Thursday, June 10, 2010

Different ways to split the PATH variable

  Hardly a day passes for a UNIX programmer or an administrator without executing the command 'echo $PATH' . A typical output of this command will be as shown below:
#echo $PATH
  In the above example, for simplicity, we have shown only 4 components in the PATH variable. However, in a real-time environment, the number of components in a PATH variable could be really lot. And hence it becomes really cumbersome to interpret OR to know whether a particular component in the PATH variable what we are looking for is present or not. In fact, even doing grep on the 'echo $PATH' wont help us since either it will return the whole thing back or nothing.

  It would have been more readable had the PATH variable been split or broken and displayed as shown below:
Let us see the different ways how we can split the PATH variable:

1. The simplest and my favorite is echo piped with tr. (tr is one of the most powerful commands ). This simply substitutes ':' with a new line.
#echo $PATH | tr ':' '\n'
2. There are many ways in awk to achieve the same. This one is using the record separator RS.
#echo $PATH | awk  '1' RS=":"
     The default RS is a new line. In this case, we tell awk to consider ':' as the record separator, and hence it prints every component on encountering the ':'.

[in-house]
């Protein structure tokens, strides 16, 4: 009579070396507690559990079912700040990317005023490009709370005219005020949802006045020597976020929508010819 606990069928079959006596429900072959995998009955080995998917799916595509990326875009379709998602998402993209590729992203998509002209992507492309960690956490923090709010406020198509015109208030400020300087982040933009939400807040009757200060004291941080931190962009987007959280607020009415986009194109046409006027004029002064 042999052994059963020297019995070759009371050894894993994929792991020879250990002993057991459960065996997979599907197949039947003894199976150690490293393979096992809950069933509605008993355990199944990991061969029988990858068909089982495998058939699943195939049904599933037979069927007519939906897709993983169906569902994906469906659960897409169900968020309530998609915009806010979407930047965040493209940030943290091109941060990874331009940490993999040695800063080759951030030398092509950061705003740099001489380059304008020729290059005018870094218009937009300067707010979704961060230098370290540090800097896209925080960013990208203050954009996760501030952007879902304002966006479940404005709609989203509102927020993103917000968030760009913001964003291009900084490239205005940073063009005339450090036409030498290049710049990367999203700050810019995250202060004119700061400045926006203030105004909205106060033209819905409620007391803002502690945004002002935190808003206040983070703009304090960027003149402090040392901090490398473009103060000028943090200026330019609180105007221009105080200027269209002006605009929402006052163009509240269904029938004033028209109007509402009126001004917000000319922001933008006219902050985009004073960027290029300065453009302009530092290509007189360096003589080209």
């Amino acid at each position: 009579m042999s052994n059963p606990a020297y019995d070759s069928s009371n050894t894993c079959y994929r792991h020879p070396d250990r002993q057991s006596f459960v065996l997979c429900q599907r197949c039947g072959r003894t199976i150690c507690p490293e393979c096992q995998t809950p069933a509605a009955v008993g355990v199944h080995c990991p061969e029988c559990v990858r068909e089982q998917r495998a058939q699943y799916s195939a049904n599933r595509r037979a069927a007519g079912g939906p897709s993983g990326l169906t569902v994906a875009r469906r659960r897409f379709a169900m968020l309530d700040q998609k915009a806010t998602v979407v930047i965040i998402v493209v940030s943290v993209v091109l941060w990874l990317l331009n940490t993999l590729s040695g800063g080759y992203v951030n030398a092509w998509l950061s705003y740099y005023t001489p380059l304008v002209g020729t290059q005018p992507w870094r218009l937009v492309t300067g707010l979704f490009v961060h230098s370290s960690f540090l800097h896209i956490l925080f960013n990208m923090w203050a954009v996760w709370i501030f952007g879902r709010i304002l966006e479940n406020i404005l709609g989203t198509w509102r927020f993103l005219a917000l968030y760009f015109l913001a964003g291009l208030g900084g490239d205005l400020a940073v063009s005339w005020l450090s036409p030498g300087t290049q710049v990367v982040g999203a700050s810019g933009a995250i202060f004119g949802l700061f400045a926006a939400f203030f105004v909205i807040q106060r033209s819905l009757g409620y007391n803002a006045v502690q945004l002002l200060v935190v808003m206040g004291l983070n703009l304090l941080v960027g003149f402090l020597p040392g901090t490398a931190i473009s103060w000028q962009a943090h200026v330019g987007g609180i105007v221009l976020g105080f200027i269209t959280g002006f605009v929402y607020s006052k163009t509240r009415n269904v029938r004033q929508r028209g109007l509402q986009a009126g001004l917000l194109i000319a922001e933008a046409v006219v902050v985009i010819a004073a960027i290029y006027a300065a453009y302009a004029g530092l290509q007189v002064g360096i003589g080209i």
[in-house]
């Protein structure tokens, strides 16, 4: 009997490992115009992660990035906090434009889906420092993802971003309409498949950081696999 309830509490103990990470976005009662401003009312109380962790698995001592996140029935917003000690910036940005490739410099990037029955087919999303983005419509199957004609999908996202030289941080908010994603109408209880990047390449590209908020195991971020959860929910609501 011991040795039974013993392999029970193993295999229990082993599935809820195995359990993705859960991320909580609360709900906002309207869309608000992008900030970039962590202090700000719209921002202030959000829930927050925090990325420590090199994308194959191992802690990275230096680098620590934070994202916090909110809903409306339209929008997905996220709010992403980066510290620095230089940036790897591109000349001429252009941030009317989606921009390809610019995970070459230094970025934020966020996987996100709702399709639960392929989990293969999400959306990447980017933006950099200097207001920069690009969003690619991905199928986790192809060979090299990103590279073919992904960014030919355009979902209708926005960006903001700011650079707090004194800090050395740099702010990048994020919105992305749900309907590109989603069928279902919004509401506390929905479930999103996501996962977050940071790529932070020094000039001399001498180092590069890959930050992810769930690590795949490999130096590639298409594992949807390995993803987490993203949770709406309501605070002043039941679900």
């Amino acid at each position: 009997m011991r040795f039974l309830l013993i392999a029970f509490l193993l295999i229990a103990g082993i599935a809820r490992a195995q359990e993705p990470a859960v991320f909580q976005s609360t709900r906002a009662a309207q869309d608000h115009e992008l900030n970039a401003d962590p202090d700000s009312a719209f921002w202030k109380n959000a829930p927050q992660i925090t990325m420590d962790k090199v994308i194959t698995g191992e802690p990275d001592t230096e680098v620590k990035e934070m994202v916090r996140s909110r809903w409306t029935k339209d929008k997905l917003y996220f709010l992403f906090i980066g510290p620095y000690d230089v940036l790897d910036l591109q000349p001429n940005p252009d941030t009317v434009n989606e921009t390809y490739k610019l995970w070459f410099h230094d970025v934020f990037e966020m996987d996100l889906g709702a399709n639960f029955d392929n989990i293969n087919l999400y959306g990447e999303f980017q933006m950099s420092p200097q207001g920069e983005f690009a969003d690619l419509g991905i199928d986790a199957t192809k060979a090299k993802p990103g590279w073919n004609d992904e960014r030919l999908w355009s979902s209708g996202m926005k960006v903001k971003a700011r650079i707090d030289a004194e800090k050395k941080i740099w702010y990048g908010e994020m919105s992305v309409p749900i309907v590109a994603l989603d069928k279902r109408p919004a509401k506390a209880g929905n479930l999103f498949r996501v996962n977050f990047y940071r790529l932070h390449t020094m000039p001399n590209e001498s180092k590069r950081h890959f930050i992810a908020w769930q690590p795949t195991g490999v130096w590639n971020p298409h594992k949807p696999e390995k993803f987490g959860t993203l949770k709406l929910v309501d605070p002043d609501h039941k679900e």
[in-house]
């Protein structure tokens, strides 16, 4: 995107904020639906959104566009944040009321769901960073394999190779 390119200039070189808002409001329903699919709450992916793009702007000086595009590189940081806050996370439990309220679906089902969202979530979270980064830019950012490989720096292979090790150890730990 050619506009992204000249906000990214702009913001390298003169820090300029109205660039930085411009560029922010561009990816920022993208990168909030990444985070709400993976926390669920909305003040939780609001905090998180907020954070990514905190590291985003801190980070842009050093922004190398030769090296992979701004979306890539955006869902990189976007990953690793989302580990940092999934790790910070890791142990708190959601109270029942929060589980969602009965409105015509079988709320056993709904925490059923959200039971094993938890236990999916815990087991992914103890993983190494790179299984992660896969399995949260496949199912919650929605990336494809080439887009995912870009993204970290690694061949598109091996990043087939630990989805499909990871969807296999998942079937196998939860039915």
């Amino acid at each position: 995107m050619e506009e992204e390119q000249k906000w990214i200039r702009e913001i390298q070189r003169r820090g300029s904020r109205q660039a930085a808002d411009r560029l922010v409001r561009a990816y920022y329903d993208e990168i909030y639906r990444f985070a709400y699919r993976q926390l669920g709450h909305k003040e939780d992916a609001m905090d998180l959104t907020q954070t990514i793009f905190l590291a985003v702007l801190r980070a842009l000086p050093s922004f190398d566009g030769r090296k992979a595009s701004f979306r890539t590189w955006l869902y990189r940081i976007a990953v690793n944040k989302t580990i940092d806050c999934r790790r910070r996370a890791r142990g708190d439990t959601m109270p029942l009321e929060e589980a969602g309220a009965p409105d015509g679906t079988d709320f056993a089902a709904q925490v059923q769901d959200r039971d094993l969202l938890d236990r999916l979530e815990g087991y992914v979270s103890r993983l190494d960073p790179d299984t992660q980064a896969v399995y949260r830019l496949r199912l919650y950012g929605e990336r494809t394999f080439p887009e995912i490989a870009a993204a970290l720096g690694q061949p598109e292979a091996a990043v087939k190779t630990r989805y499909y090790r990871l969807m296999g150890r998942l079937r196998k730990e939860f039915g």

3. awk provides a gsub function using which the we can split the variable. The gsub substitutes all ':' to newline:
#echo $PATH | awk 'gsub ( ":","\n" )'
4. Using the ':' as delimiter, we can read the different components as different columns:
#echo $PATH | awk -F: '{ for(j=1;j<=NF;j++) print $j;}'
5. The last one using the 'sed'. However, this is the least, I would prefer among the rest. sed replaces('s') all(g) occurrences of  ':' with a form-feed character. The newline cannot be used as a replacement in sed as with 'tr' command and hence this workaround:
#echo $PATH | sed "s/:/`echo  '\f'`/g"
   Friends, in every article, we try to solve a problem with as many different options as possible. The reason is simple: Next time we encounter an issue, we start thinking in many different ways.

Happy Unix Programming!!!
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1 comment:

  1. Regarding the last option using sed, the regular way of substituting

    echo $PATH | sed 's/:/\n/g'

    does work in Redhat Linux, but does not in some other flavors of UNIX.